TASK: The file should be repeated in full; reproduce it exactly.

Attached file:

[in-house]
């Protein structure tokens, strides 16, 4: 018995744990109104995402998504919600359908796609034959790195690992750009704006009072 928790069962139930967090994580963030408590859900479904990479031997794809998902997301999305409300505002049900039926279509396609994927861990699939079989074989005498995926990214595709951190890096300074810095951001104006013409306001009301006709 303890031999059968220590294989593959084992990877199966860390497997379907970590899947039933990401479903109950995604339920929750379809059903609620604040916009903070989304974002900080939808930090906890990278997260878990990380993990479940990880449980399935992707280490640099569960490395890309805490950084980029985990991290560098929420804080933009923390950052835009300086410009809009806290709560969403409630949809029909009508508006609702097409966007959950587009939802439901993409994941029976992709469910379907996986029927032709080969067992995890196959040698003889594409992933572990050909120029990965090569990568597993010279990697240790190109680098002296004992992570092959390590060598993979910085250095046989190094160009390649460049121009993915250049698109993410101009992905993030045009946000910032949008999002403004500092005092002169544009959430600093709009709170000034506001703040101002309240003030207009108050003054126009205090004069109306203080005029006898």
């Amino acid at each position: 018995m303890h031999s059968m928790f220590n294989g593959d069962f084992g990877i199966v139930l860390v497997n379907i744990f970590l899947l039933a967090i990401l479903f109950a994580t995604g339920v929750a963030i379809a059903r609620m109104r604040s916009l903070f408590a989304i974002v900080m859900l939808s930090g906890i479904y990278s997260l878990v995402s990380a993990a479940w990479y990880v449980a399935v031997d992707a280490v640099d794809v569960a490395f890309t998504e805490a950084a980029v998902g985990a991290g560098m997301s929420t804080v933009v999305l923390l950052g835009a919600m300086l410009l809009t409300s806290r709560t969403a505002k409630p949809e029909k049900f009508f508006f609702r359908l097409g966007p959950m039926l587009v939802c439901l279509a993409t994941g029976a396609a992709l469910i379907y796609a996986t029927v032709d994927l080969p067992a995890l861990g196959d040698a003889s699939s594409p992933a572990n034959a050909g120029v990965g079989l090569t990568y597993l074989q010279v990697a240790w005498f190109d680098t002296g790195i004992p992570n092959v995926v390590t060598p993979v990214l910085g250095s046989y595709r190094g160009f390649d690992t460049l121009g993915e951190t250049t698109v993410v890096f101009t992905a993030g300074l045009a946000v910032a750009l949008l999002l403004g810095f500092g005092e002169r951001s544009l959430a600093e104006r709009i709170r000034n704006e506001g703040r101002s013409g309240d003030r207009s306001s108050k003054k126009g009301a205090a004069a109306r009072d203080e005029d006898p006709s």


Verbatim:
[in-house]
């Protein structure tokens, strides 16, 4: 018995744990109104995402998504919600359908796609034959790195690992750009704006009072 928790069962139930967090994580963030408590859900479904990479031997794809998902997301999305409300505002049900039926279509396609994927861990699939079989074989005498995926990214595709951190890096300074810095951001104006013409306001009301006709 303890031999059968220590294989593959084992990877199966860390497997379907970590899947039933990401479903109950995604339920929750379809059903609620604040916009903070989304974002900080939808930090906890990278997260878990990380993990479940990880449980399935992707280490640099569960490395890309805490950084980029985990991290560098929420804080933009923390950052835009300086410009809009806290709560969403409630949809029909009508508006609702097409966007959950587009939802439901993409994941029976992709469910379907996986029927032709080969067992995890196959040698003889594409992933572990050909120029990965090569990568597993010279990697240790190109680098002296004992992570092959390590060598993979910085250095046989190094160009390649460049121009993915250049698109993410101009992905993030045009946000910032949008999002403004500092005092002169544009959430600093709009709170000034506001703040101002309240003030207009108050003054126009205090004069109306203080005029006898």
């Amino acid at each position: 018995m303890h031999s059968m928790f220590n294989g593959d069962f084992g990877i199966v139930l860390v497997n379907i744990f970590l899947l039933a967090i990401l479903f109950a994580t995604g339920v929750a963030i379809a059903r609620m109104r604040s916009l903070f408590a989304i974002v900080m859900l939808s930090g906890i479904y990278s997260l878990v995402s990380a993990a479940w990479y990880v449980a399935v031997d992707a280490v640099d794809v569960a490395f890309t998504e805490a950084a980029v998902g985990a991290g560098m997301s929420t804080v933009v999305l923390l950052g835009a919600m300086l410009l809009t409300s806290r709560t969403a505002k409630p949809e029909k049900f009508f508006f609702r359908l097409g966007p959950m039926l587009v939802c439901l279509a993409t994941g029976a396609a992709l469910i379907y796609a996986t029927v032709d994927l080969p067992a995890l861990g196959d040698a003889s699939s594409p992933a572990n034959a050909g120029v990965g079989l090569t990568y597993l074989q010279v990697a240790w005498f190109d680098t002296g790195i004992p992570n092959v995926v390590t060598p993979v990214l910085g250095s046989y595709r190094g160009f390649d690992t460049l121009g993915e951190t250049t698109v993410v890096f101009t992905a993030g300074l045009a946000v910032a750009l949008l999002l403004g810095f500092g005092e002169r951001s544009l959430a600093e104006r709009i709170r000034n704006e506001g703040r101002s013409g309240d003030r207009s306001s108050k003054k126009g009301a205090a004069a109306r009072d203080e005029d006898p006709s």